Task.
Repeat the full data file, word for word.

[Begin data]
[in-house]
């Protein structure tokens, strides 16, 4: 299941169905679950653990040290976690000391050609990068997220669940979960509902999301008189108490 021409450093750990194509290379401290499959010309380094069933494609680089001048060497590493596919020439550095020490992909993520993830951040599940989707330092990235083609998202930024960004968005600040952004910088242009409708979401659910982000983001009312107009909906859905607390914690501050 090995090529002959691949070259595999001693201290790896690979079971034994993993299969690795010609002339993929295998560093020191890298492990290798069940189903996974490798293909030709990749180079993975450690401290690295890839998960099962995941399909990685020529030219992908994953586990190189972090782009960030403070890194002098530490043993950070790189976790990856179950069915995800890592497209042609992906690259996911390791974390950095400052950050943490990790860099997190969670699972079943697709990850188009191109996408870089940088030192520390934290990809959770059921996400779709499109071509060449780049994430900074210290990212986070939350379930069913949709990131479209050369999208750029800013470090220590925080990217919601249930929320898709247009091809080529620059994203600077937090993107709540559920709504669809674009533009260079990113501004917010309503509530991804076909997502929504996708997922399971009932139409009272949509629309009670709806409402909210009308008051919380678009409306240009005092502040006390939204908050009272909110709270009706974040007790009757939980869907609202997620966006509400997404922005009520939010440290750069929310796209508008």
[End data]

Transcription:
[in-house]
């Protein structure tokens, strides 16, 4: 299941169905679950653990040290976690000391050609990068997220669940979960509902999301008189108490 021409450093750990194509290379401290499959010309380094069933494609680089001048060497590493596919020439550095020490992909993520993830951040599940989707330092990235083609998202930024960004968005600040952004910088242009409708979401659910982000983001009312107009909906859905607390914690501050 090995090529002959691949070259595999001693201290790896690979079971034994993993299969690795010609002339993929295998560093020191890298492990290798069940189903996974490798293909030709990749180079993975450690401290690295890839998960099962995941399909990685020529030219992908994953586990190189972090782009960030403070890194002098530490043993950070790189976790990856179950069915995800890592497209042609992906690259996911390791974390950095400052950050943490990790860099997190969670699972079943697709990850188009191109996408870089940088030192520390934290990809959770059921996400779709499109071509060449780049994430900074210290990212986070939350379930069913949709990131479209050369999208750029800013470090220590925080990217919601249930929320898709247009091809080529620059994203600077937090993107709540559920709504669809674009533009260079990113501004917010309503509530991804076909997502929504996708997922399971009932139409009272949509629309009670709806409402909210009308008051919380678009409306240009005092502040006390939204908050009272909110709270009706974040007790009757939980869907609202997620966006509400997404922005009520939010440290750069929310796209508008």